Published on February 19th, 2014 | by Chris Scott2
The LEGO Movie Review
Summary: It is all cheesy, all the time, but the film has heart and meaning too.
As a kid, I loved Star Wars. One Christmas my parents got me a Bespin Cloud Car. I wanted to reenact the scene where the Millennium Falcon enters Bespin’s atmosphere and is escorted to a landing bay. Unfortunately, this called for two Cloud cars, and not having a second one, I improvised and made a ship out of the styrofoam shell that housed some ice cream cones. It wasn’t perfect, but it was close enough that I let my imagination do the rest.
As I got older, that imaginative spirit that allowed me to improvise a cloud car out of some simple trash drifted off. The toys went on to shelves, posed in just the right way, capturing a dramatic moment of some sort. They were no longer toys but statues, and I did it with all manner of things including a yearly LEGO set. In a grand effort to maintain a hold on my childhood memories, I had perverted the true meaning of what these items were made for. Not only had I stifled my own creativity by trying to hold on to the past, I prevented my kids from expressing their creativity by not allowing them to play with MY stuff or chastising them when they broke MY toys.
As I sat through The LEGO Movie with my son, I realized I had become the villain. I was President Business (voiced by Will Ferrell), and the movie was waging a war on my sensibilities. And you know what? I loved it.
The LEGO Movie is a joyous adventure that showcases imagination while manipulating nostalgia like only one other movie franchise has ever been able to do. Comparing a film to Toy Story may be considered sacrilege for many film fans, but The LEGO Movie hits those same highs and deserves to be talked about alongside it. Emmet Brickowski (voiced by Chris Pratt) and his band of blocky heroes go on an adventure for the ages, visiting all the universes one associates with the LEGO brand, all the while battling against the evil President Business and his plans to freeze everyone in place.
On the surface it seems cheesy, and that is because it is. It features a cutesy song about following along, it has corny one liners from Batman (voiced by Will Arnett), it has Liam Neeson playing a good cop and a bad cop by turning his head, and it even has possibly the dumbest creation ever, a double decker couch. And all the while, it masterfully navigates the high wire act of maintaining a proper balance of adult and kid friendly humor while at the same time not over-relying on pop culture references or getting too engrossed in the morals of the story. It is all cheesy, all the time, but the film has heart and meaning too.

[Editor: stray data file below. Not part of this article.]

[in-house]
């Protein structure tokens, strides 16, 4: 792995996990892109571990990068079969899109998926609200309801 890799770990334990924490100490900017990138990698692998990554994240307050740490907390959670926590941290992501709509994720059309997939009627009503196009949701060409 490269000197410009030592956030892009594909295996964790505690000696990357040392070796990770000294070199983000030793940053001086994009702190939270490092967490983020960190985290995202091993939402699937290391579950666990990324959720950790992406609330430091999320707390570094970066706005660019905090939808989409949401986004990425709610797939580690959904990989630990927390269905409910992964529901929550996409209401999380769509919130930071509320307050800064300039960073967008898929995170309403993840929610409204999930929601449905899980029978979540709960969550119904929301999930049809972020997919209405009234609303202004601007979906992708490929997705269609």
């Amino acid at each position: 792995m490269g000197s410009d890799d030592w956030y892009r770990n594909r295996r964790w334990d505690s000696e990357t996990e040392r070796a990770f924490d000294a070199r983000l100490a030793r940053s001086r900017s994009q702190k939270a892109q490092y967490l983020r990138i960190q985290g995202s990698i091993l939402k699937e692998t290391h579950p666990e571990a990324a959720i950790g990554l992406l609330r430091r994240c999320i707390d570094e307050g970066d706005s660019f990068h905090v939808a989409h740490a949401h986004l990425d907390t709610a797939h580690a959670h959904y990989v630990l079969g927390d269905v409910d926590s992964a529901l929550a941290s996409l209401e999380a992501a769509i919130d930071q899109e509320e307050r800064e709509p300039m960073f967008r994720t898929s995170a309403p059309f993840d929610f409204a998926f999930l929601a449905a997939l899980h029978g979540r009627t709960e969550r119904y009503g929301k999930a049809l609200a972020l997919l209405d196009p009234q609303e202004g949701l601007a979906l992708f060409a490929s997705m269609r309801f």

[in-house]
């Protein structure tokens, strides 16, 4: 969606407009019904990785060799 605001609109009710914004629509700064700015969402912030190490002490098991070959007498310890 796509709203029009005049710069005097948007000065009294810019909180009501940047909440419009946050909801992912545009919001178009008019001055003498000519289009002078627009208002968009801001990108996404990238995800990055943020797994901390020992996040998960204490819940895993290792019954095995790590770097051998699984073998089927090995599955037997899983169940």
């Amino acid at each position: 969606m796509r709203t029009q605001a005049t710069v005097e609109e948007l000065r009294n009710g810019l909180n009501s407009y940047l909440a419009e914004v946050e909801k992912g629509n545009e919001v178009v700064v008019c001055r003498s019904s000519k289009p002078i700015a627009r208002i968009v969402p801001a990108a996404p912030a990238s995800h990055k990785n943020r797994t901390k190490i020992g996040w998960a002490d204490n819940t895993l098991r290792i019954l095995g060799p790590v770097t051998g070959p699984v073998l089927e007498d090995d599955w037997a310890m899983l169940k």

Yes, The LEGO Movie has a couple points it attempts to drive home, but unlike some films it never feels preachy. By focusing on being fun and entertaining, the film’s story plays out organically and allows viewers to come to revelations on their own. And its choice to do it this way made those revelations way more effective to me personally. I imagine, as with all art, that different people will view the film through different lenses and some things will resonate more or less with them, but for me, at the end of the film I thought everything was awesome and contemplated letting my kids play with my stuff. Freeing my toys to be what they were made to be.
Mind you, it was a fleeting thought. But I had it, and The LEGO Movie is to blame for such crazy thoughts. That speaks to an affecting experience regardless of if I like how it made me feel (warm and fuzzy). Now where is my Krazy Glue?